"In those days they were in a rush to get us into a unit and overseas," said Palmer, who graduated from flight school in August, reported to Hamilton in September, and was on his way to England by November. Palmer learned to fly the P-38, another fighter, at what was then a sub-base of Hamilton: Mills Field, which later became San Francisco International Airport.

Palmer flew 52 missions out of North Africa, escorting formations of B-17 "Flying Fortresses" and B-24 "Liberators" to attack enemy installations in Germany and Eastern Europe.

"Our job was to keep (German fighters) away from the bombers, and we'd often get into a little bit of a scramble," said Palmer, 90. "They had very good aircraft and highly-trained pilots, and we were greenhorns."

Nevertheless, Palmer's fighter group consistently held its own against the more experienced Germans, he said.

"There was one occasion where I had mechanical trouble, and had to shut down one of my engines," Palmer recalled. "At the same time we were in a scramble with some German fighters, and one of them was on my tail, giving me some problems. I was able to get away, and several of my buddies joined in the conflict and drove them off.

"You were on your toes up there," Palmer added. "You'd better be."

The Liberty Foundation's P-40 and B-17 are among the last of a dwindling number of World War II aircraft that remain accessible to visitors outside of museums. Both have been painstakingly restored after significant damage to each plane: the foundation's B-17 was torn in half by a tornado in 1979, after having been sold for scrap -- like countless other surplus aircraft at the end of the war -- in 1947.

"A lot of (B-17s) were bought just for the oil and gas inside them, which at the time were considered to be worth more than the airplane," Lyon said.

The P-40's story is even more bizarre. After the Warhawk crashed in Alaska in 1941, the airplane remained buried near the airfield for more than 50 years, until aircraft enthusiasts dug up and restored the frozen remains.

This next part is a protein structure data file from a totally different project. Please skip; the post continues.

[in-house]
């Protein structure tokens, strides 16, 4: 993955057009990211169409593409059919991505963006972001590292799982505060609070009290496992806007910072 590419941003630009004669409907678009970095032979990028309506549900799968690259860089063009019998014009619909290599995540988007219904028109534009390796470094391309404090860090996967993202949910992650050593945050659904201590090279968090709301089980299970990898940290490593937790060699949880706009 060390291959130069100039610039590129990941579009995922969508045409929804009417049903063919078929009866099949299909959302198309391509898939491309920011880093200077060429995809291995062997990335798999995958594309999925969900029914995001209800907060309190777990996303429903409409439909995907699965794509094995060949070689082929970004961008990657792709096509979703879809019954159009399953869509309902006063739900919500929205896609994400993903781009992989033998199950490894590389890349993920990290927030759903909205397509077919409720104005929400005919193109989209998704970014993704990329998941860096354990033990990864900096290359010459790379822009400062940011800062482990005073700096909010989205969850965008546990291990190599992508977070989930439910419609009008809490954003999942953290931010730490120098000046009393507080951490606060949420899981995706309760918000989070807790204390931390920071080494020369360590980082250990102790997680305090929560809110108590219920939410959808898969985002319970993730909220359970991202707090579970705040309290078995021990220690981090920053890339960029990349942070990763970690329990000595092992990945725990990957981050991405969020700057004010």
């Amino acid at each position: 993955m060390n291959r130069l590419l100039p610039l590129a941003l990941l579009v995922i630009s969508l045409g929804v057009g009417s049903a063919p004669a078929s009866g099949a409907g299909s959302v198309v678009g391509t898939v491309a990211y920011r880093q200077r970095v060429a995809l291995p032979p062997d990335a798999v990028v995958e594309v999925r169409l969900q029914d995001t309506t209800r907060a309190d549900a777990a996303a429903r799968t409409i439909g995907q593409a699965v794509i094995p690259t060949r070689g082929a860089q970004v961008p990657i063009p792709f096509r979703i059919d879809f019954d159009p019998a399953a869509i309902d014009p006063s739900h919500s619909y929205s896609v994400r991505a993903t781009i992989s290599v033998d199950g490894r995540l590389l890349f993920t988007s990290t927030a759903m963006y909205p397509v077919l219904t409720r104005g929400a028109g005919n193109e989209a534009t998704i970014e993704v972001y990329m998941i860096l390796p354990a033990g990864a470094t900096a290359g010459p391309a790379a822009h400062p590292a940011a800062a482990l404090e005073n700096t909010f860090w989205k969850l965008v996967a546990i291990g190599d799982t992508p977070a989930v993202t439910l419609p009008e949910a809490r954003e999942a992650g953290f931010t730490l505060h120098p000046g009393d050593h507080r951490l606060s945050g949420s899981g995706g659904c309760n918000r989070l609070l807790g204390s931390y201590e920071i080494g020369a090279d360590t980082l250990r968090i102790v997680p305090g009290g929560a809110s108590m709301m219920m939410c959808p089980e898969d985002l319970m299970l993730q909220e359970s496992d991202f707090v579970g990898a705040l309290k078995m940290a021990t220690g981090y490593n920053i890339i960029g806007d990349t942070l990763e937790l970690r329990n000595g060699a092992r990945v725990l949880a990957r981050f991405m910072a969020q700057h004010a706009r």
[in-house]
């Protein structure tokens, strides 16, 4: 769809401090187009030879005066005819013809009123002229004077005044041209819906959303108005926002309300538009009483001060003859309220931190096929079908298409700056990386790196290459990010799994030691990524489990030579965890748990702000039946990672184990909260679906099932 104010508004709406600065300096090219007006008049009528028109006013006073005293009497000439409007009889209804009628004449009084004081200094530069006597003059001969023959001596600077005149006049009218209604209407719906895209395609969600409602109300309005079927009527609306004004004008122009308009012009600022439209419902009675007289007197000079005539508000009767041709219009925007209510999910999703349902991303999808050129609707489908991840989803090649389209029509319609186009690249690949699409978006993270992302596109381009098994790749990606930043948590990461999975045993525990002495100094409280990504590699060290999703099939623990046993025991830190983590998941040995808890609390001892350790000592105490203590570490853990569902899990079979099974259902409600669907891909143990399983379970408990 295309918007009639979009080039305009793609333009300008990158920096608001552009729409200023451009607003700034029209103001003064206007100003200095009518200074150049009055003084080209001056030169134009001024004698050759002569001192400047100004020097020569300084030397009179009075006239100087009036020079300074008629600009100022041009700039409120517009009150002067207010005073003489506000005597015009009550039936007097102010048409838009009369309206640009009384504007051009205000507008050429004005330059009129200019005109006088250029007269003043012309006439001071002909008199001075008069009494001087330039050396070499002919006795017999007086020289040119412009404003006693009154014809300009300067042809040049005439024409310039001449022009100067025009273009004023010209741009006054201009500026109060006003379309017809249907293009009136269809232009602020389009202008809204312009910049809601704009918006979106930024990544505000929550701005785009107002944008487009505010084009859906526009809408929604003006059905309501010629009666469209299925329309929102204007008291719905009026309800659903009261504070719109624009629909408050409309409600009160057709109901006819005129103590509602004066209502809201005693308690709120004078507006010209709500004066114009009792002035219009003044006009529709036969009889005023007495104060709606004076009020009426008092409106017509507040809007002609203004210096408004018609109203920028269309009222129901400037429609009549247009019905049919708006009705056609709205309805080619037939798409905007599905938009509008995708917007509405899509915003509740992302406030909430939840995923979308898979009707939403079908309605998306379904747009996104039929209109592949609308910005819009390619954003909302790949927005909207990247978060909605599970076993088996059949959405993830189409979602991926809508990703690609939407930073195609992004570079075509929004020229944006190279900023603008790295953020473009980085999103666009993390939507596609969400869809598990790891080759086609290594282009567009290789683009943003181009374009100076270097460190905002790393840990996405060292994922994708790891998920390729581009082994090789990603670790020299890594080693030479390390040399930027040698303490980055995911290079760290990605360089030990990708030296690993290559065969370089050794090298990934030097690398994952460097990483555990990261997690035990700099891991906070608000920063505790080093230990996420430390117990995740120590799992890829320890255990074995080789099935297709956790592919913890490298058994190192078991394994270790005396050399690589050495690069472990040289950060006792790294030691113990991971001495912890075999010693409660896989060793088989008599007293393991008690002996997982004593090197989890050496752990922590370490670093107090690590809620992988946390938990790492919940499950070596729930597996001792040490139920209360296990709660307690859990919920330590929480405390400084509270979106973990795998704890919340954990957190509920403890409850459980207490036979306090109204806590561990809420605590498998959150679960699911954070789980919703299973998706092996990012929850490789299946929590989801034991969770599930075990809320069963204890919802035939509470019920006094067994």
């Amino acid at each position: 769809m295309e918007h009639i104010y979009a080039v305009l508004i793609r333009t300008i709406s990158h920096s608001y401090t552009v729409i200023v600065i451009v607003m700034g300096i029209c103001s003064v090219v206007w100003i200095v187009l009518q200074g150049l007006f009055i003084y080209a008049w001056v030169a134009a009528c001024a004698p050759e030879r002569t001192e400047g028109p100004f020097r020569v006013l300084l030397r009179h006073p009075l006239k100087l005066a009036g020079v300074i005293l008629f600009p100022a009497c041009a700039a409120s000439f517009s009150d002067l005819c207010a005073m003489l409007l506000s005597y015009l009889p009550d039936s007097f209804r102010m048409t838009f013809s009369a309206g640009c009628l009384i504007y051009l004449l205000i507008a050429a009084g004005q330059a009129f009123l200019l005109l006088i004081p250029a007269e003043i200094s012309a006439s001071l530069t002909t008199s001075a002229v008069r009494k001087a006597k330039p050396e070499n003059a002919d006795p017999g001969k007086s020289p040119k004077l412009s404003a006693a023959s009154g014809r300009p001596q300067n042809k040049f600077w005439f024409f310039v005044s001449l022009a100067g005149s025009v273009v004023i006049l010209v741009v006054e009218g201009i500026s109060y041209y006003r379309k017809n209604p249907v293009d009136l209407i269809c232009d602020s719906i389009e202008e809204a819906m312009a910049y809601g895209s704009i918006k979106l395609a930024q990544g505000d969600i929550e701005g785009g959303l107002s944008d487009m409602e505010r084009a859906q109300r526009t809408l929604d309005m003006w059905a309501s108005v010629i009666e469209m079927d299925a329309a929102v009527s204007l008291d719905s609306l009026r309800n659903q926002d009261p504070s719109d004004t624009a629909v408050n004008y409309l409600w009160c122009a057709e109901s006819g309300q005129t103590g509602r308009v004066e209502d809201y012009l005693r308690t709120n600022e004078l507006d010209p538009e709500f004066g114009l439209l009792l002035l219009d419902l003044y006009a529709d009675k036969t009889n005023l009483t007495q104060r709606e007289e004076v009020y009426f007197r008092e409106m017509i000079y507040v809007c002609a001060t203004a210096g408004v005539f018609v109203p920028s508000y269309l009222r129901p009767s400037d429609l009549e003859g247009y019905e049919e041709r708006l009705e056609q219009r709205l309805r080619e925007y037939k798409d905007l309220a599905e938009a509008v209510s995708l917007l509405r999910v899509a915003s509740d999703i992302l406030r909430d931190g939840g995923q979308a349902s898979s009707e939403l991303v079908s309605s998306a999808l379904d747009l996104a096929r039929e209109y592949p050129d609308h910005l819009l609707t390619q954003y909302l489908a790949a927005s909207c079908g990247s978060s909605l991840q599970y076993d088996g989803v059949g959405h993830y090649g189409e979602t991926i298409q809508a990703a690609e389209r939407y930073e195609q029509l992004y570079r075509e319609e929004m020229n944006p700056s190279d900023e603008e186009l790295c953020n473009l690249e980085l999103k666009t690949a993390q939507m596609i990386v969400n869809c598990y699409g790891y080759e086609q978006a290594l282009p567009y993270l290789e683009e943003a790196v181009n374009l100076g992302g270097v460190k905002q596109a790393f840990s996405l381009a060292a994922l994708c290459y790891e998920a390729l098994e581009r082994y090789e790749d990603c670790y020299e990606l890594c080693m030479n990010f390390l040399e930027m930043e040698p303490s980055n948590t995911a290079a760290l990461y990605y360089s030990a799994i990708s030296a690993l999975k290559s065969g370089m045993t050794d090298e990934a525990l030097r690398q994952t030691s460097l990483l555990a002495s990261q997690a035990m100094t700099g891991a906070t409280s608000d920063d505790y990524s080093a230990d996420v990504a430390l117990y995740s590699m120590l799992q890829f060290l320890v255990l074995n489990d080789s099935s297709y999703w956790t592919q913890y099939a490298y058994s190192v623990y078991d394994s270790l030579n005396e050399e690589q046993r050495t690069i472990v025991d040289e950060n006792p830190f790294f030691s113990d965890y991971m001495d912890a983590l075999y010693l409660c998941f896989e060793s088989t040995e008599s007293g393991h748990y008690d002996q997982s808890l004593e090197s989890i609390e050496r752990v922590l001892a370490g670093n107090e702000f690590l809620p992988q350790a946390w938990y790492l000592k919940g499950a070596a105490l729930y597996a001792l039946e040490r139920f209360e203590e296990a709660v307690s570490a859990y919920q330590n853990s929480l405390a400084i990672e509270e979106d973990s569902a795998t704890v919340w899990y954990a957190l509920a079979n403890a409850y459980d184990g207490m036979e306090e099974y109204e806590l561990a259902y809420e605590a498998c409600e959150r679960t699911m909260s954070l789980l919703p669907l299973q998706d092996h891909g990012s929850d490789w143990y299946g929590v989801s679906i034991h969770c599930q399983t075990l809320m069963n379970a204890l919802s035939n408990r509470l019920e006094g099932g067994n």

Members of the Liberty Foundation fear the cost of maintaining their planes could someday spell the end of their tour. The foundation spends about $1.5 million annually on maintenance, one reason why a half-hour flight on the "Liberty Belle" now costs visitors $430 -- and a 15-minute flight in the P-40 costs them $1,050.

The price of fuel is another problem -- it now costs the foundation about $4,500 per flight hour to operate the B-17, and about $2,000 per flight hour to fly the P-40. Federal aviation regulations add to the cost.

"The whole plane has to be broken down and inspected every 25 flight hours," Maher said.

Palmer, who served as an administrator at Hamilton in the early days of the U.S. Air Force, and later flew both fighters and bombers during the Korean and Vietnam Wars, said he's considering traveling to Santa Rosa to see the visiting planes. Having retired in 1972 -- one year before the Air Force left Hamilton Field -- Palmer still misses the sound of propellers whirring over Novato.

"I was sorry to see (Hamilton) close," Palmer said. "It had been a very important base; it was a very fine installation. But that was what the powers-that-be decided."

Contact Rob Rogers via email at rrogers@marinij.com

war plane tours

The Liberty Foundation's "2011 Salute to Veterans Tour" will appear at the Sonoma County Airport in Santa Rosa on Saturday. Tours and flights will be available from 10 a.m. to 5 p.m. For more information, call 918-340-0243 or visit www.libertyfoundation.org.